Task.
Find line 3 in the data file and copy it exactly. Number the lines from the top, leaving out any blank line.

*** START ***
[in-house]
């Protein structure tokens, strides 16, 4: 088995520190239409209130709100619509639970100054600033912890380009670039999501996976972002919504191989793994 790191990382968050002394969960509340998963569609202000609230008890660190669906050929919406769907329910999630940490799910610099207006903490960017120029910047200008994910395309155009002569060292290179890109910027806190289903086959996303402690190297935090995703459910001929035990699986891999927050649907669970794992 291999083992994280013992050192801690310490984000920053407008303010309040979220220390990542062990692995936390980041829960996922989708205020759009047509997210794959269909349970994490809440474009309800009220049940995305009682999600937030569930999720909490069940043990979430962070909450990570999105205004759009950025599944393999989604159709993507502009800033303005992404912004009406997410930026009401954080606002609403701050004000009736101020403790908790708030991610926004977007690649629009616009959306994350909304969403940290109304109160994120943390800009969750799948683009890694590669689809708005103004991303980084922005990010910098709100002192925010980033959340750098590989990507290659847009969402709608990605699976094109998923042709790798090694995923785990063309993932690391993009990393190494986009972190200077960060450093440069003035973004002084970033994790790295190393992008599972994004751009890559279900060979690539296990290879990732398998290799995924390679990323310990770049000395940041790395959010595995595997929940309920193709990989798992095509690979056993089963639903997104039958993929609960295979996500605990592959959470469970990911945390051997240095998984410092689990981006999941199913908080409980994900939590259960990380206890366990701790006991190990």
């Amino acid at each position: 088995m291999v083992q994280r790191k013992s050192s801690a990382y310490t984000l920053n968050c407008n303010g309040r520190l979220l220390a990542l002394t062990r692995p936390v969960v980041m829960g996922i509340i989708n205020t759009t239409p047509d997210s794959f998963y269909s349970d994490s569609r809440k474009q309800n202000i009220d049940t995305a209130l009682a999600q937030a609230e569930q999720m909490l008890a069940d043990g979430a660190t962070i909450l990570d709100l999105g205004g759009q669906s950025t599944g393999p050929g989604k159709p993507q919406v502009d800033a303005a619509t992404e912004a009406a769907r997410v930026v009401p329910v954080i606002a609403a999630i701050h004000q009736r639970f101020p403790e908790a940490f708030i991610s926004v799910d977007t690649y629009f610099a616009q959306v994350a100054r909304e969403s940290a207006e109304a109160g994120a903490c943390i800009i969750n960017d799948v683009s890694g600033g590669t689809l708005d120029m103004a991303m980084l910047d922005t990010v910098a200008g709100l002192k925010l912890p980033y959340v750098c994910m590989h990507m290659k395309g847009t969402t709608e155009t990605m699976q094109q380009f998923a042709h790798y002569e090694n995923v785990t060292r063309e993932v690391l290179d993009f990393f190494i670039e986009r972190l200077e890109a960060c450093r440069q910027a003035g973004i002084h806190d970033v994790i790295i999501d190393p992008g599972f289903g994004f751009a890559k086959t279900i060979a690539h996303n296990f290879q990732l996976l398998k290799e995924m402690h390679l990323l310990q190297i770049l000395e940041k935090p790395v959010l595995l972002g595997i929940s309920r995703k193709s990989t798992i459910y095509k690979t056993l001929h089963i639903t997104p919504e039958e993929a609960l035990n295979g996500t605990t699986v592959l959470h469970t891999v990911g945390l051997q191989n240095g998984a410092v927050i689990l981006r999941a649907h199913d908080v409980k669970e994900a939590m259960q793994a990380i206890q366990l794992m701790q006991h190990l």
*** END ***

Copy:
């Amino acid at each position: 088995m291999v083992q994280r790191k013992s050192s801690a990382y310490t984000l920053n968050c407008n303010g309040r520190l979220l220390a990542l002394t062990r692995p936390v969960v980041m829960g996922i509340i989708n205020t759009t239409p047509d997210s794959f998963y269909s349970d994490s569609r809440k474009q309800n202000i009220d049940t995305a209130l009682a999600q937030a609230e569930q999720m909490l008890a069940d043990g979430a660190t962070i909450l990570d709100l999105g205004g759009q669906s950025t599944g393999p050929g989604k159709p993507q919406v502009d800033a303005a619509t992404e912004a009406a769907r997410v930026v009401p329910v954080i606002a609403a999630i701050h004000q009736r639970f101020p403790e908790a940490f708030i991610s926004v799910d977007t690649y629009f610099a616009q959306v994350a100054r909304e969403s940290a207006e109304a109160g994120a903490c943390i800009i969750n960017d799948v683009s890694g600033g590669t689809l708005d120029m103004a991303m980084l910047d922005t990010v910098a200008g709100l002192k925010l912890p980033y959340v750098c994910m590989h990507m290659k395309g847009t969402t709608e155009t990605m699976q094109q380009f998923a042709h790798y002569e090694n995923v785990t060292r063309e993932v690391l290179d993009f990393f190494i670039e986009r972190l200077e890109a960060c450093r440069q910027a003035g973004i002084h806190d970033v994790i790295i999501d190393p992008g599972f289903g994004f751009a890559k086959t279900i060979a690539h996303n296990f290879q990732l996976l398998k290799e995924m402690h390679l990323l310990q190297i770049l000395e940041k935090p790395v959010l595995l972002g595997i929940s309920r995703k193709s990989t798992i459910y095509k690979t056993l001929h089963i639903t997104p919504e039958e993929a609960l035990n295979g996500t605990t699986v592959l959470h469970t891999v990911g945390l051997q191989n240095g998984a410092v927050i689990l981006r999941a649907h199913d908080v409980k669970e994900a939590m259960q793994a990380i206890q366990l794992m701790q006991h190990l």